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Washington
Inside Washington (12/30/2009)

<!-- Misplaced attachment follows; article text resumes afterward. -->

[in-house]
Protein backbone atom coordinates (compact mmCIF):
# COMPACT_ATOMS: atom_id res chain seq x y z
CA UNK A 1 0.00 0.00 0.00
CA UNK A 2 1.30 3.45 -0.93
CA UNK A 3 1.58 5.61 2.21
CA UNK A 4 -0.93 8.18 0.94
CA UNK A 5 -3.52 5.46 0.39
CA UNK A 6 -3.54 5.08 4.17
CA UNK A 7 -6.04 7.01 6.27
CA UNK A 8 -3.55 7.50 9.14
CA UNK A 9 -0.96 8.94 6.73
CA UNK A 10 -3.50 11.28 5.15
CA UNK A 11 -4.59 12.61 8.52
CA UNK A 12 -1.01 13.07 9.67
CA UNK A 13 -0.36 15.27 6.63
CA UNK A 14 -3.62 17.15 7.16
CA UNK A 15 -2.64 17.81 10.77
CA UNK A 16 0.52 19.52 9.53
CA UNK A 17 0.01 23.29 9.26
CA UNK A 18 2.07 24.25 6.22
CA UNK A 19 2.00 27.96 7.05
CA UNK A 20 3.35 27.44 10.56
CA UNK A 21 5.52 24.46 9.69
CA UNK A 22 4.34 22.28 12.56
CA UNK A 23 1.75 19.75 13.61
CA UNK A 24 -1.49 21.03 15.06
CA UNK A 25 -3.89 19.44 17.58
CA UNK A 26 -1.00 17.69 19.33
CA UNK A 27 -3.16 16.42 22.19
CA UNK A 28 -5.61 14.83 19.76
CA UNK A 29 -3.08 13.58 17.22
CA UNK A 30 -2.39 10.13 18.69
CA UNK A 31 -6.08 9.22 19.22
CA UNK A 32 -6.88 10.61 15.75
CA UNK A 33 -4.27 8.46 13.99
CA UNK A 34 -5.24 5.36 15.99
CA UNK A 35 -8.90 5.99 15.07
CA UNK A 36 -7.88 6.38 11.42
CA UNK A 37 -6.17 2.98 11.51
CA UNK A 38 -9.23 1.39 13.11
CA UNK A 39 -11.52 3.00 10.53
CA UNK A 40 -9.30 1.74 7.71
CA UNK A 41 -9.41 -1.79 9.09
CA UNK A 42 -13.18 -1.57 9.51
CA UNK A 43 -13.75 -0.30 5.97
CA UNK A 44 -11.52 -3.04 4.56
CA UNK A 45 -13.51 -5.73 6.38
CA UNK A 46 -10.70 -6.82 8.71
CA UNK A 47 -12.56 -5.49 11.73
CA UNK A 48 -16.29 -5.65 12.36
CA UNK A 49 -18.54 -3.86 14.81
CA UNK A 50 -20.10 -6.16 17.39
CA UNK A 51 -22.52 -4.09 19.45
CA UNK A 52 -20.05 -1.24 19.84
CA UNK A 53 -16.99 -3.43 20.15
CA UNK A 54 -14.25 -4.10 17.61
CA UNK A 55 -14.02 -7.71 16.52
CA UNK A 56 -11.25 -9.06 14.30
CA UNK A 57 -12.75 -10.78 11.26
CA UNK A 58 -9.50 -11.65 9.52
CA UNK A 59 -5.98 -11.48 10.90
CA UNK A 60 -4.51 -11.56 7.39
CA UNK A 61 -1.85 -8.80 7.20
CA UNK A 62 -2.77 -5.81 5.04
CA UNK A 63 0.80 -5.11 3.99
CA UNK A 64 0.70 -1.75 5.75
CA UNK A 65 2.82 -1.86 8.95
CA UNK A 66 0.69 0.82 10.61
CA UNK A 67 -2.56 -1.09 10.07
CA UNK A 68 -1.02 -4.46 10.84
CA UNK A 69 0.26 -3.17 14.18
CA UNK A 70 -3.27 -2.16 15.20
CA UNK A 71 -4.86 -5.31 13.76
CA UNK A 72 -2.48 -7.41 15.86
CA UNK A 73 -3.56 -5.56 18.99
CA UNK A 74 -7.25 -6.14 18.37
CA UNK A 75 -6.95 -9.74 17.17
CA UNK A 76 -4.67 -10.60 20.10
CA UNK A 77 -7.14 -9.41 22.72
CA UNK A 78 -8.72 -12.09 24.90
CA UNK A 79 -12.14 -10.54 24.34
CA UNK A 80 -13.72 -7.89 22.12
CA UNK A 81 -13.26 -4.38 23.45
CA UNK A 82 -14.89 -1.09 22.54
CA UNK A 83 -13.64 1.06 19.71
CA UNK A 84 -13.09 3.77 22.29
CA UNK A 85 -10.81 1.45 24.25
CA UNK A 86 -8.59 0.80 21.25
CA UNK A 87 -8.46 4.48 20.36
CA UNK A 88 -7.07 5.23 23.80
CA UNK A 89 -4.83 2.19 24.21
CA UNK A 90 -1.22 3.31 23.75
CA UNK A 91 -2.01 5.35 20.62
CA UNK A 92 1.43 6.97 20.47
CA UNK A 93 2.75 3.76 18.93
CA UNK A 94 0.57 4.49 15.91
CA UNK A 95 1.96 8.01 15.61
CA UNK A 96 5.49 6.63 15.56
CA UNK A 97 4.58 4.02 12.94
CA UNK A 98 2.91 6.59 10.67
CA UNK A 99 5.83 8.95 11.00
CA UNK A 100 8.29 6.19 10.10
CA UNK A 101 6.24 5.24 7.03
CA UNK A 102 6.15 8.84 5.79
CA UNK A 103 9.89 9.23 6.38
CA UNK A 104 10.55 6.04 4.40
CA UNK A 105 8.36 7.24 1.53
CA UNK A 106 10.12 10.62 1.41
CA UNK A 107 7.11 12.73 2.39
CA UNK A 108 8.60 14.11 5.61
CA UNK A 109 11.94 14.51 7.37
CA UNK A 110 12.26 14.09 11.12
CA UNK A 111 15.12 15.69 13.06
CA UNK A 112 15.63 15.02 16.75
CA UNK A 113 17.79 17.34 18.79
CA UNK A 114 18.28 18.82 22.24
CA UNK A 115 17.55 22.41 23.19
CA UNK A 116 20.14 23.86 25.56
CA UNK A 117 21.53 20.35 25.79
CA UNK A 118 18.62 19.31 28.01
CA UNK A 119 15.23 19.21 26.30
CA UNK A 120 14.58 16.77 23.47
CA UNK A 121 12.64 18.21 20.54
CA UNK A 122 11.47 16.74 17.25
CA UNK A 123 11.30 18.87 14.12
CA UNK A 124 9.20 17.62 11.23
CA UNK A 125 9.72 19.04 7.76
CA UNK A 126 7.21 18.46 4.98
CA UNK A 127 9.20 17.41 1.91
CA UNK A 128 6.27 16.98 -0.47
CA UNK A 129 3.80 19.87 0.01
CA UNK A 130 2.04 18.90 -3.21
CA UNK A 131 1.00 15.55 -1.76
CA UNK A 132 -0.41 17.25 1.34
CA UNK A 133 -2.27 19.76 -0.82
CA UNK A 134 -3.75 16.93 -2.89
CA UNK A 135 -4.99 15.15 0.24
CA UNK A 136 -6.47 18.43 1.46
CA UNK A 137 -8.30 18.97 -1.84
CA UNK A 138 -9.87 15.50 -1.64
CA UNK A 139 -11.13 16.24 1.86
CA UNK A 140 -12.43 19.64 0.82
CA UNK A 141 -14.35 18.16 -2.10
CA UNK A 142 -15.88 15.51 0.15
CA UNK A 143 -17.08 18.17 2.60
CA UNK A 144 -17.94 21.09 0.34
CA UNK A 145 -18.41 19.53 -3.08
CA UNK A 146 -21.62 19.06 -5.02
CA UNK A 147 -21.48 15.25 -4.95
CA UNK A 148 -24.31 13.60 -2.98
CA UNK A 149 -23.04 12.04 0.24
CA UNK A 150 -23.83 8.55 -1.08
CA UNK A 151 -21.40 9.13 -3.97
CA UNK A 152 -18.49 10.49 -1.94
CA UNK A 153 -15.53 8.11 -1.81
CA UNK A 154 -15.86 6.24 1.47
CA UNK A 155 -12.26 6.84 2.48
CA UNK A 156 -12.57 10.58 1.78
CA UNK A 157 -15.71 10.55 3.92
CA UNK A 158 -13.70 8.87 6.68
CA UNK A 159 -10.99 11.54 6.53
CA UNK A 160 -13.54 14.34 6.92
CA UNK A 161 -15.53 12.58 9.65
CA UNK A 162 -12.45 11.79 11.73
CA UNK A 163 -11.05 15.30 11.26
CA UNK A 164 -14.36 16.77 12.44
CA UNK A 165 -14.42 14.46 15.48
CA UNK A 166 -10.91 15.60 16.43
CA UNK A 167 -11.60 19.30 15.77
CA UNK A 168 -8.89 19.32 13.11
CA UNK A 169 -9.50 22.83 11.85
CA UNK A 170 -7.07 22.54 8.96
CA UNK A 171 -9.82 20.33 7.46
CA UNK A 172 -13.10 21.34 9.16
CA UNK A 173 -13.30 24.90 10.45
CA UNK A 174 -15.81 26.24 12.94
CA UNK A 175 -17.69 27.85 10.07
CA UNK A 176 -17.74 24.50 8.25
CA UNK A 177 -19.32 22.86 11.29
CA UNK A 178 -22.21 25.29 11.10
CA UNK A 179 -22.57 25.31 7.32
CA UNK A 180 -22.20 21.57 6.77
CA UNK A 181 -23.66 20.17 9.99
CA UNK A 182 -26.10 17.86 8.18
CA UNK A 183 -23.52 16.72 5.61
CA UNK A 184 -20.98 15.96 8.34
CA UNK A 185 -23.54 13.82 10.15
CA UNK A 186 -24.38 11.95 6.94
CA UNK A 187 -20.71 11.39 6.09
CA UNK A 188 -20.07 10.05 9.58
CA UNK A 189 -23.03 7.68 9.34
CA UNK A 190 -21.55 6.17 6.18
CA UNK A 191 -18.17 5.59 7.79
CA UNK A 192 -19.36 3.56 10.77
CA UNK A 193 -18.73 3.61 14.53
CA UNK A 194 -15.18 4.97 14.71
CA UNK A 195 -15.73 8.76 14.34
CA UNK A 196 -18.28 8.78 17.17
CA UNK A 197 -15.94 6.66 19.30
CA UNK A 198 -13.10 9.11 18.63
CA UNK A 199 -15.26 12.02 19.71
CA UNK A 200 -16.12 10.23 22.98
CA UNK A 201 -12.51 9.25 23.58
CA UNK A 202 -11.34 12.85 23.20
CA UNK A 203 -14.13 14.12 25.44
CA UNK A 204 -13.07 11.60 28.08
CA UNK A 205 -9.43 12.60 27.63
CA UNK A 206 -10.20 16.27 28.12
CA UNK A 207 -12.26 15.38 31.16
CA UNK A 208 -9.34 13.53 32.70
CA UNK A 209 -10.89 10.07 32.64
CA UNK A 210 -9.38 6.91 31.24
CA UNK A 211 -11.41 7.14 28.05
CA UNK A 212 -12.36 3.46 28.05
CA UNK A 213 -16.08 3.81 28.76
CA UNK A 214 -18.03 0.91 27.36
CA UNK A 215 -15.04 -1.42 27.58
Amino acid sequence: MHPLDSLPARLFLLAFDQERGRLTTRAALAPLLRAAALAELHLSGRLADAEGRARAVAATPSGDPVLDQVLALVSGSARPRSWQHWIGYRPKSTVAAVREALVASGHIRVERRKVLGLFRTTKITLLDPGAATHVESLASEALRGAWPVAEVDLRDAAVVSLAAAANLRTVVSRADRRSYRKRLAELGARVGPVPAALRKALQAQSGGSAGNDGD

* WASHINGTON (12/31/09)--Credit unions offering qualified tuition savings program accounts--529 accounts--are eligible to insure them through the National Credit Union Share Insurance Fund (NCUSIF), the National Credit Union Administration said in a letter. The accounts can be insured through NCUSIF as public units or on a pass-through basis if membership and traceability requirements are met. Several states have established qualified tuition savings programs under the Internal Revenue Code and are placing the funds in federally insured credit unions. One requirement for qualified programs under the code is that participants acquire an interest in a state trust instead of depositing the funds directly with a financial institution ... * WASHINGTON (12/31/09)--Analysts are debating the impact of easing the limits on securities holdings at Fannie Mae and Freddie Mac. Last year, Fannie and Freddie were required by the Treasury to shrink their mortgage portfolios when they were placed in conservatorship. The idea was to make the companies’ size and growth more manageable (The Wall Street Journal Dec. 30). Last week, Treasury eased the requirement, which means Fannie and Freddie won’t have to sell mortgages next year and could even buy mortgages. Treasury also suspended a $400 billion cap on the bailout subsidy the government will offer through the next three years. Fannie and Freddie can now purchase delinquent loans, and new accounting rules that take effect next year will make it more cost effective for the companies to buy bad loans, said Mahesh Swaminathan, Credit Suisse senior mortgage analyst. A Treasury official said the eased limits weren’t intended for Fannie and Freddie to be active mortgage buyers, but the government may not object to their presence in the market. Karen Shaw Petrou, managing partner of Federal Financial Analytics, said the moves make sense in the short-term because they avoid market volatility, but limitless aid could make it harder for Fannie and Freddie to separate themselves from the government ...


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